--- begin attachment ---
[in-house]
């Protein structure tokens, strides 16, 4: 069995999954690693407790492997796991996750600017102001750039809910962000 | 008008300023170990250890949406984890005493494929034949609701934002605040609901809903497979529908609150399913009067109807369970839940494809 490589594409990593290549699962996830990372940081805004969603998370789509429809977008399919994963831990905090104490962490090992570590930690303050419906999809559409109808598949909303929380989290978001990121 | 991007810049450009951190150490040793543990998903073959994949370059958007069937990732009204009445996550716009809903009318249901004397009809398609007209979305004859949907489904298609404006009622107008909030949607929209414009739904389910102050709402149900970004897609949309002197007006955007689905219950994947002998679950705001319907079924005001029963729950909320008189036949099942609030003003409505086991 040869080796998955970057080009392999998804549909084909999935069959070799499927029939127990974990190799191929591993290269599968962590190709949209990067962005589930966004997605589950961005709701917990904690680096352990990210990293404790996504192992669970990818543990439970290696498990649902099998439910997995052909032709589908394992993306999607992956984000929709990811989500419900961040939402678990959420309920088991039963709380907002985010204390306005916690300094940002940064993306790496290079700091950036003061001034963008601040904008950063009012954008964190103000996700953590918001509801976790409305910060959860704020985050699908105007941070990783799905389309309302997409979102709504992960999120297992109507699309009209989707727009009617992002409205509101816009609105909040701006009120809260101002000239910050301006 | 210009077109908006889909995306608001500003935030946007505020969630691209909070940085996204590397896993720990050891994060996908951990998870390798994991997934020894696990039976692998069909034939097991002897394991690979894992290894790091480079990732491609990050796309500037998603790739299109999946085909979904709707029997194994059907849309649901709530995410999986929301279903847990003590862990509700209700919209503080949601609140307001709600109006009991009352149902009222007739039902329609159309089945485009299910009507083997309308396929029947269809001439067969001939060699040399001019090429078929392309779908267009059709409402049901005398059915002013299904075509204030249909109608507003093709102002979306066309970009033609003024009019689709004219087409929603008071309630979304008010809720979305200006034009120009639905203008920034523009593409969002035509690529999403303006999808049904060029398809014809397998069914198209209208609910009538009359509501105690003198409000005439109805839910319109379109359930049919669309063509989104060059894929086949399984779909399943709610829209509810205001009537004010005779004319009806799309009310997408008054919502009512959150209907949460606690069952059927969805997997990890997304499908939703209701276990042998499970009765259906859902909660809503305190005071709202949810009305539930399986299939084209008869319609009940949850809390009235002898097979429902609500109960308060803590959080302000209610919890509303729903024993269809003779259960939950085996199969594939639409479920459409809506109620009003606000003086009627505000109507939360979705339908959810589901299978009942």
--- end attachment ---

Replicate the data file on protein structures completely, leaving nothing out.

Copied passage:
[in-house]
């Protein structure tokens, strides 16, 4: 069995999954690693407790492997796991996750600017102001750039809910962000 | 008008300023170990250890949406984890005493494929034949609701934002605040609901809903497979529908609150399913009067109807369970839940494809 490589594409990593290549699962996830990372940081805004969603998370789509429809977008399919994963831990905090104490962490090992570590930690303050419906999809559409109808598949909303929380989290978001990121 | 991007810049450009951190150490040793543990998903073959994949370059958007069937990732009204009445996550716009809903009318249901004397009809398609007209979305004859949907489904298609404006009622107008909030949607929209414009739904389910102050709402149900970004897609949309002197007006955007689905219950994947002998679950705001319907079924005001029963729950909320008189036949099942609030003003409505086991 040869080796998955970057080009392999998804549909084909999935069959070799499927029939127990974990190799191929591993290269599968962590190709949209990067962005589930966004997605589950961005709701917990904690680096352990990210990293404790996504192992669970990818543990439970290696498990649902099998439910997995052909032709589908394992993306999607992956984000929709990811989500419900961040939402678990959420309920088991039963709380907002985010204390306005916690300094940002940064993306790496290079700091950036003061001034963008601040904008950063009012954008964190103000996700953590918001509801976790409305910060959860704020985050699908105007941070990783799905389309309302997409979102709504992960999120297992109507699309009209989707727009009617992002409205509101816009609105909040701006009120809260101002000239910050301006 | 210009077109908006889909995306608001500003935030946007505020969630691209909070940085996204590397896993720990050891994060996908951990998870390798994991997934020894696990039976692998069909034939097991002897394991690979894992290894790091480079990732491609990050796309500037998603790739299109999946085909979904709707029997194994059907849309649901709530995410999986929301279903847990003590862990509700209700919209503080949601609140307001709600109006009991009352149902009222007739039902329609159309089945485009299910009507083997309308396929029947269809001439067969001939060699040399001019090429078929392309779908267009059709409402049901005398059915002013299904075509204030249909109608507003093709102002979306066309970009033609003024009019689709004219087409929603008071309630979304008010809720979305200006034009120009639905203008920034523009593409969002035509690529999403303006999808049904060029398809014809397998069914198209209208609910009538009359509501105690003198409000005439109805839910319109379109359930049919669309063509989104060059894929086949399984779909399943709610829209509810205001009537004010005779004319009806799309009310997408008054919502009512959150209907949460606690069952059927969805997997990890997304499908939703209701276990042998499970009765259906859902909660809503305190005071709202949810009305539930399986299939084209008869319609009940949850809390009235002898097979429902609500109960308060803590959080302000209610919890509303729903024993269809003779259960939950085996199969594939639409479920459409809506109620009003606000003086009627505000109507939360979705339908959810589901299978009942």